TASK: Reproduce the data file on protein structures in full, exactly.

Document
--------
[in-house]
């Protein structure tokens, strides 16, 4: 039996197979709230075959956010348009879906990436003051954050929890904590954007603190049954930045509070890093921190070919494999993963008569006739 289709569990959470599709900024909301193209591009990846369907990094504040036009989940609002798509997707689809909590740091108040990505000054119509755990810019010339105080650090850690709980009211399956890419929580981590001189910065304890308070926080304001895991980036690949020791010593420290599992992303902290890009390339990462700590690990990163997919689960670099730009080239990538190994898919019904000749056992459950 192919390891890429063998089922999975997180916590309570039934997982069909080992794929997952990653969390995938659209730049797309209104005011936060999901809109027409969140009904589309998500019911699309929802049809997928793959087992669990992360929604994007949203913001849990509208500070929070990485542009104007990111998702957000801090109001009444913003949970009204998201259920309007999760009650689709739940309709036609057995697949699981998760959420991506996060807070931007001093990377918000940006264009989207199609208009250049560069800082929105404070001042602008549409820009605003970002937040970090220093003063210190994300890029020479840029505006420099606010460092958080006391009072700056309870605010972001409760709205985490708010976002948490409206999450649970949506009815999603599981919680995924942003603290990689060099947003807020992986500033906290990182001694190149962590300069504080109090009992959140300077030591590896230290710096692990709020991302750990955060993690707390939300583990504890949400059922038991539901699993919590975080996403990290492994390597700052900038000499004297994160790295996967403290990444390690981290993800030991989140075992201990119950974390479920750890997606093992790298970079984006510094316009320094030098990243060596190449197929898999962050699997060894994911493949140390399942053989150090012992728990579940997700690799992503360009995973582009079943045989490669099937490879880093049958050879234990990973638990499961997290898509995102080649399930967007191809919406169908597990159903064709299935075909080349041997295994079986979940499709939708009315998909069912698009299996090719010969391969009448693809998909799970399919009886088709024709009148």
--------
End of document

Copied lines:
[in-house]
């Protein structure tokens, strides 16, 4: 039996197979709230075959956010348009879906990436003051954050929890904590954007603190049954930045509070890093921190070919494999993963008569006739 289709569990959470599709900024909301193209591009990846369907990094504040036009989940609002798509997707689809909590740091108040990505000054119509755990810019010339105080650090850690709980009211399956890419929580981590001189910065304890308070926080304001895991980036690949020791010593420290599992992303902290890009390339990462700590690990990163997919689960670099730009080239990538190994898919019904000749056992459950 192919390891890429063998089922999975997180916590309570039934997982069909080992794929997952990653969390995938659209730049797309209104005011936060999901809109027409969140009904589309998500019911699309929802049809997928793959087992669990992360929604994007949203913001849990509208500070929070990485542009104007990111998702957000801090109001009444913003949970009204998201259920309007999760009650689709739940309709036609057995697949699981998760959420991506996060807070931007001093990377918000940006264009989207199609208009250049560069800082929105404070001042602008549409820009605003970002937040970090220093003063210190994300890029020479840029505006420099606010460092958080006391009072700056309870605010972001409760709205985490708010976002948490409206999450649970949506009815999603599981919680995924942003603290990689060099947003807020992986500033906290990182001694190149962590300069504080109090009992959140300077030591590896230290710096692990709020991302750990955060993690707390939300583990504890949400059922038991539901699993919590975080996403990290492994390597700052900038000499004297994160790295996967403290990444390690981290993800030991989140075992201990119950974390479920750890997606093992790298970079984006510094316009320094030098990243060596190449197929898999962050699997060894994911493949140390399942053989150090012992728990579940997700690799992503360009995973582009079943045989490669099937490879880093049958050879234990990973638990499961997290898509995102080649399930967007191809919406169908597990159903064709299935075909080349041997295994079986979940499709939708009315998909069912698009299996090719010969391969009448693809998909799970399919009886088709024709009148």